No, not Trevor Howard and Celia Johnson, but my idea of a short intermittent series of self-contained musical performances shorter than, say, twenty minutes.
When I think of the marvels of my jazz immersion — being the recipient of a Jo Jones monologue; Kenny Davern showing me that my microphone placement was all wrong; speaking to and hearing Bobby Hackett and Teddy Wilson — I come around to Jess Stacy, a true hero. I didn’t get to exchange a word with him or get his autograph, but I was in the same room with Jess Stacy when he played solo piano. Never mind that the “room” was hardly intimate — Carnegie Hall has more than 3500 seats. I was there, with my little semi-concealed cassette recorder.
The sound is boomy and mushy (complainers will be cut out of my will) but those tremolos and ringing single-notes are still clear as day, and the shift from his semi-rubato introductions into tempo is like sunrise in Hawaii. He was a little slower, but he was himself.
This was another “SO-LO PIANO” concert at Newport in New York, and Jess played HOW LONG HAS THIS BEEN GOING ON, LOVER MAN, and I WOULD DO ANYTHING FOR YOU. The familiar voice at the start is of course Marian McPartland:
People of my generation — who watched cartoons on a black-and-white television set and wrote their college essays on a typewriter — often tend to be scornful of the youth they might call “those kids.” I’ve been guilty of the satire myself, having taught college freshmen and sophomores as my career. “Those ______ kids. They can’t do anything if it’s not on their phones. What are they creating besides text messages?” and so on.
But my decades of immersion in jazz, deeper and longer than my career, have shown me that sometimes the stereotype is false, because some of the great pleasure I continue to have is in listening to people much younger than myself, people who can sing and play but also could help me fix my iPhone. You’ve seen them on this site, I trust.
A friend from the University of Illinois at Urbana-Champaign (the alma mater of one of my heroes, the writer William Maxwell) asked me if I’d heard of SIMPLY THIS QUINTET. I hadn’t, but this video shows why she was impressed. They are serious, intent, and playful all at once; they not only understand the tradition but they are being it:
Here’s what they have to say about themselves:
Coming together at the University of Illinois at Urbana-Champaign in the Fall of 2018, Simply This Quintet was formed with the goal of reinterpreting the classic two tenor saxophone jazz ensembles of the 1950’s and 60’s in a modern jazz idiom through composition and performance of their original music. Since its inception, Simply This has been heard across central Illinois and is continuing to grow their following. Their first EP, Simply This, was released in August 2020. With the help of funding from the Presser Graduate Award received by bandleader Matthew Storie, Stepping Up was created.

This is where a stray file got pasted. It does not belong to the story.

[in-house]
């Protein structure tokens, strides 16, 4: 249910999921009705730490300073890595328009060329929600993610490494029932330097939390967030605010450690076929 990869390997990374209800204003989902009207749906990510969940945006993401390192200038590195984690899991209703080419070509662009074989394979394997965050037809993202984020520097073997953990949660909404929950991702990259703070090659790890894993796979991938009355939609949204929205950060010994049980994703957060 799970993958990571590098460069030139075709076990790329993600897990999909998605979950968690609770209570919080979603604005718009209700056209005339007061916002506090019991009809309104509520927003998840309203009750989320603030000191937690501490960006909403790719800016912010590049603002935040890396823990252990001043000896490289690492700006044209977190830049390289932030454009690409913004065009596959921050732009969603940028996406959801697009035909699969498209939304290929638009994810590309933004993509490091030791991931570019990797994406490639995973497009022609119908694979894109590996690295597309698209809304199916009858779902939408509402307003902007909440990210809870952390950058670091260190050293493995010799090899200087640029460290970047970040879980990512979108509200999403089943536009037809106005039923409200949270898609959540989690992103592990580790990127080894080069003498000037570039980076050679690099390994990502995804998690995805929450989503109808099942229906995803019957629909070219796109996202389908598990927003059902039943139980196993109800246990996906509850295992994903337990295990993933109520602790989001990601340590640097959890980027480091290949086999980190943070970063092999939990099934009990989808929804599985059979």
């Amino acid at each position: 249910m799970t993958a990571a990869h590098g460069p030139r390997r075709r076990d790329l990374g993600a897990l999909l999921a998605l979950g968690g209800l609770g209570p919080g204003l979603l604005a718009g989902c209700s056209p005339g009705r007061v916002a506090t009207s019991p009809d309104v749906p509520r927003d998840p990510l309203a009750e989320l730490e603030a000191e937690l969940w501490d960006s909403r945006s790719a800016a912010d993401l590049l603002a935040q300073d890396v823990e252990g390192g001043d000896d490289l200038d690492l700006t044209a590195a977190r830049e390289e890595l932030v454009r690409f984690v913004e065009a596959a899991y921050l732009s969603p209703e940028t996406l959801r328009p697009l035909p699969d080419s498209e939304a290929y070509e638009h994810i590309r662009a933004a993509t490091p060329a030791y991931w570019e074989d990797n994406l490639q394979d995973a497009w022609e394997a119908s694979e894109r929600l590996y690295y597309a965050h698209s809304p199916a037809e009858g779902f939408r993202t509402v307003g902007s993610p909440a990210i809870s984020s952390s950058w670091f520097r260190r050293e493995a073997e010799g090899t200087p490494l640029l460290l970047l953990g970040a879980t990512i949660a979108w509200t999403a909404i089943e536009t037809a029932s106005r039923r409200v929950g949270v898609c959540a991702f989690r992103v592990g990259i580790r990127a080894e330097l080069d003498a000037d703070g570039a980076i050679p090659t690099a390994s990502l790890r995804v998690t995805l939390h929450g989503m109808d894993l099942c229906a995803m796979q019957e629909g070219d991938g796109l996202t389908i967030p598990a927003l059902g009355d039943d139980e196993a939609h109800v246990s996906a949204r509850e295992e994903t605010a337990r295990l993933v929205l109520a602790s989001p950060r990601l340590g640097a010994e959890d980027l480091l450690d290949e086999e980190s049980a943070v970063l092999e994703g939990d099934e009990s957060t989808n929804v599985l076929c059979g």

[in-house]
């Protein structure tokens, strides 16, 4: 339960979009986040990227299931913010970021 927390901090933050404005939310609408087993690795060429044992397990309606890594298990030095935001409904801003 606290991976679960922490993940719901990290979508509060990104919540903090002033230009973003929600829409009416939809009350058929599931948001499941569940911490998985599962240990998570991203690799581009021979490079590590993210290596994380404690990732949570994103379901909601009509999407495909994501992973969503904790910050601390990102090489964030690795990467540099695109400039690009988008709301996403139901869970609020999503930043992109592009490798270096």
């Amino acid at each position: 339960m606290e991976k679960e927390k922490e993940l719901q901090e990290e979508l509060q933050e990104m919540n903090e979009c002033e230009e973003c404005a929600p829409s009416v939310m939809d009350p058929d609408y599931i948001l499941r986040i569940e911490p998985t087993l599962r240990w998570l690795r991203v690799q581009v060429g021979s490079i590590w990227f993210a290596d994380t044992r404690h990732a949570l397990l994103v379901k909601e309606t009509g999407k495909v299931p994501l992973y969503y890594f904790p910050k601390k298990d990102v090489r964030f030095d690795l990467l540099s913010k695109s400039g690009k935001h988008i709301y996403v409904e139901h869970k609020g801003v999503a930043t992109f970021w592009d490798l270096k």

“Due to the ongoing Covid-19 pandemic we had notrehearsed or performed together since August 2020. Because of the unique nature of the group consisting of graduate students, we weren’t able to focus on this project until the spring academic semester ended. We had a total of eleven days to figure out which eight songs would be on this album. In deciding on those eight songs, we rehearsed brand new music as well as considered music from our library of over 25 original compositions. We rehearsed about 3 hours a day, every day, for those eleven days along with playing two gigs in town to get comfortable performing with each other as we explored this music. Our drummer Frank Kurtz affectionately calls these eleven days together “Jazz Camp”. The level of comfort within the ensemble grew by the hour, and we returned each day with new ideas to make this music ours. I believe Stepping Up exemplifies the quintet’s dedication to the history of jazz as well as the future of jazz, as each member continues to develop their voice within the voice of the ensemble.” -Matthew Storie.
STEPPING UP will be available through Bandcamp, and here‘s the band’s Facebook page.
They’re worth your attention — and they defy the stereotypes.